Sharing “upper bodies” made us worry, but we can clarify that.
The Alliance is one of the most singular administration organizations ever created. When it was born, it was defined as a synergy effort from Renault and Nissan. Mitsubishi later joined the group when Nissan bought it. Carlos Ghosn's arrest threatened to put an end to it, but the companies have defined a "leader-follower" format that could make it keep working. But part of it was really worrying. The companies said they would share "upper bodies" of same segment cars besides platforms. Would that mean all EVs and PHEVs would look the same? We seized the Groupe Renault Press Conference last May 29 to clarify this.
As you can see above, our question was if sharing "upper bodies" implied badge engineering, something Renault, Dacia, and Nissan did many times in the past with their regular cars. Renault sells Dacia cars in Latin America with its diamond-shaped logo. The Nissan Aprio is nothing more than a badge-engineered first-generation Dacia Logan.
Clothilde Delbos said that is not the idea and that this would be a mistake. The intention with the upper bodies was not to have to redo everything from company to company. There are things clients do not see, and that can be common, something Delbos names as "first upper body." Unfortunately, she did not detail what this structure would be.
It is a step further than the Common Module Families (CMF) strategy. If the three carmakers can share the platforms and the first upper body, they can have savings of up to 40 percent. Delbos says each company will have its own teams working on the first upper body and on what she called "sister upper bodies" – the part that would ensure each car would look like a proper Renault, Nissan, or Mitsubishi.
Gallery: Is The Alliance Plan To Share "Upper Bodies" A Badge-Engineering Effort?
Our impression is that they will work jointly on the first upper body so that the sister upper bodies each of these teams will later develop could accomplish their task of personalizing each vehicle.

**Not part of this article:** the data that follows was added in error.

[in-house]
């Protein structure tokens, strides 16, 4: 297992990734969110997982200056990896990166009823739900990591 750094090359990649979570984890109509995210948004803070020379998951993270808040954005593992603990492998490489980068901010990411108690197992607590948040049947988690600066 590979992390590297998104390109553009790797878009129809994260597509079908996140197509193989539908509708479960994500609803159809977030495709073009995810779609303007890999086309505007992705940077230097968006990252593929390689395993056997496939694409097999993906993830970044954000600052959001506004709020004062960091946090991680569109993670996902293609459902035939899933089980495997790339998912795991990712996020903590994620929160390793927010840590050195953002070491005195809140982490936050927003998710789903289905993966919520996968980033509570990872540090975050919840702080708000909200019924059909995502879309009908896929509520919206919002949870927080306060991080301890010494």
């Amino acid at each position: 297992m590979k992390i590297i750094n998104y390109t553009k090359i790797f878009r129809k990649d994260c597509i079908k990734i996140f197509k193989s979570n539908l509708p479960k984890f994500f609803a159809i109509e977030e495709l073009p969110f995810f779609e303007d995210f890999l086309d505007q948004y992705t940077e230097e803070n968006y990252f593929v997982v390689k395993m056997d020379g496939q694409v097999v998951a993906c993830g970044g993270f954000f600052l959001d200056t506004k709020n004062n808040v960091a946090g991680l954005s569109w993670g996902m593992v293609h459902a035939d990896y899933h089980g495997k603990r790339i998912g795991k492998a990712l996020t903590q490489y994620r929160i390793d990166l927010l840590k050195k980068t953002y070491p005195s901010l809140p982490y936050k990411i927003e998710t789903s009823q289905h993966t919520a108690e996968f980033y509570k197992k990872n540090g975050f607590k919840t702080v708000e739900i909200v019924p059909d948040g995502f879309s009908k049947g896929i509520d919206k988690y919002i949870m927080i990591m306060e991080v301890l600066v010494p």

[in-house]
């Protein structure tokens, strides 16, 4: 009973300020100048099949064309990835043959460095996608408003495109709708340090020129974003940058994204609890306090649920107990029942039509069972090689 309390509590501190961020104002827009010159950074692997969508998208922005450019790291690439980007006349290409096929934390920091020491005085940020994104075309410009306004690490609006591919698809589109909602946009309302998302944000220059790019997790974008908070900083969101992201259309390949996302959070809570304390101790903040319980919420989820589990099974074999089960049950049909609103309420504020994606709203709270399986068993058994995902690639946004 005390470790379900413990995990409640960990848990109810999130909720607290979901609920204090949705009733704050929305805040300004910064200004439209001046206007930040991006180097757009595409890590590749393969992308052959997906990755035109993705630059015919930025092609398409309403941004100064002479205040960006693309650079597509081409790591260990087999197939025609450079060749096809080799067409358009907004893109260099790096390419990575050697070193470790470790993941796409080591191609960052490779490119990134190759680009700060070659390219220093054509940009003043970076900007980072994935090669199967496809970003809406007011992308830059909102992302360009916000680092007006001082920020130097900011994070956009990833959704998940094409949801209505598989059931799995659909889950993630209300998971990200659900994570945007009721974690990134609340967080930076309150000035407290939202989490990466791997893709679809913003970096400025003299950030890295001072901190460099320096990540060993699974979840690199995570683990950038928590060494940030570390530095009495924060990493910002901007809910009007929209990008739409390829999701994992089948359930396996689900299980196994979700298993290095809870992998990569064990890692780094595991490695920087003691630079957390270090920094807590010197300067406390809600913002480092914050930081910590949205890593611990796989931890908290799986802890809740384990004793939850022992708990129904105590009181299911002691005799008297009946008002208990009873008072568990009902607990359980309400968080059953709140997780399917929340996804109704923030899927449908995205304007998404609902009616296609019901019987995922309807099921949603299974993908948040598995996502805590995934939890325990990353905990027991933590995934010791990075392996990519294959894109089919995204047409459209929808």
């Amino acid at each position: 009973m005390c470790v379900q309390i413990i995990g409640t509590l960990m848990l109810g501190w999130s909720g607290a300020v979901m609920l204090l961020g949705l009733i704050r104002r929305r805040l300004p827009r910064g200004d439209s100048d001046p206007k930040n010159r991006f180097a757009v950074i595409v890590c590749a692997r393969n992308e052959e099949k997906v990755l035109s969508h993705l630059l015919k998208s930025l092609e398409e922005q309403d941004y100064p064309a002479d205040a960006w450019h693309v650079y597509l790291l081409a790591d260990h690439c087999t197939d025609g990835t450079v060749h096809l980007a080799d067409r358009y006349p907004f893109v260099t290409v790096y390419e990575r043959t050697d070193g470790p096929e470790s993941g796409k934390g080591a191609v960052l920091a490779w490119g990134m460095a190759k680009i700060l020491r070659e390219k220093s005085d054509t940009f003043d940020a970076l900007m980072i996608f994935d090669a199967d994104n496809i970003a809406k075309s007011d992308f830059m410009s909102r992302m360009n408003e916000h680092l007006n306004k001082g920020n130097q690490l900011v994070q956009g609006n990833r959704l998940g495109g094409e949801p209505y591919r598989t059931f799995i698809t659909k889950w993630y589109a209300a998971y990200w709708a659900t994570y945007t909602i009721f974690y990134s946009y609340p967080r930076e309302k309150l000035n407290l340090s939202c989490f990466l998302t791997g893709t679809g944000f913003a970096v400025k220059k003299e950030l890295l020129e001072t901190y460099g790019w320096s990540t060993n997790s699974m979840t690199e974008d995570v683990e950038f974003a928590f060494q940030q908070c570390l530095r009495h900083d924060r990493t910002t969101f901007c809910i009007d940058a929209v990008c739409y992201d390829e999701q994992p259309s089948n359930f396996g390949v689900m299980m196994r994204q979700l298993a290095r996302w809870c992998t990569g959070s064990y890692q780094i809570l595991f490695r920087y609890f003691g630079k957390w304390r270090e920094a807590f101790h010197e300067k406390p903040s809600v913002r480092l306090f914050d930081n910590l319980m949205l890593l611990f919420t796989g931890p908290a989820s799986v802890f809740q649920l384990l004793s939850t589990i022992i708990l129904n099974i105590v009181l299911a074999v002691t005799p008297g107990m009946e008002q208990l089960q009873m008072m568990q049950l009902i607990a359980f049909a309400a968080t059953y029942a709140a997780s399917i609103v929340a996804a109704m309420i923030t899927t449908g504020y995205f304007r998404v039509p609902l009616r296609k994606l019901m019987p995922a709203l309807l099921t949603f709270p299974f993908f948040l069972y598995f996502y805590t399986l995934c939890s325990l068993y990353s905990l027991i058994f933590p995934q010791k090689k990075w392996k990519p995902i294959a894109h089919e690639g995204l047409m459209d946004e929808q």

Delbos believes this is a winning strategy because customers that want a Renault not necessarily consider a Nissan or a Mitsubishi as options. The same applies to the other brands involved. In other words, she does not think a client willing to buy a B-segment hatchback will consider all three brands' products due to design preferences.
The interim CEO – who is waiting for Luca de Meo to take the helm on July 1 – also wishes that all the same-segment cars from the three companies can be produced in the same factory. That will lower idle capacity and allow for plant closure, another cost-cutting measure. Renault wants to save €2 billion and will fire 15,000 people.
That means that the Nissan Ariya will probably already be developed to allow for a Renault and Mitsubishi derivatives. The PHEV vehicles from Renault could also present Nissan options. The Captur PHEV could help a Juke PHEV to be sold in the future, for example. The future Mitsubishi Outlander PHEV could be the basis for a new Renault Kadjar, even if we believe the Nissan Qashqai will lead the pack.
Regarding the technologies, we are not sure if they will be shared. Will Renault sell an e-Power version of its vehicles, for example? Or will that be exclusive to Nissan? Renault says it is very interested in solid-state batteries. If it manages to sell an EV with them, will the other two automakers in the Alliance follow suit? We wish we had asked these questions at the conference as well, but they only just occurred to us.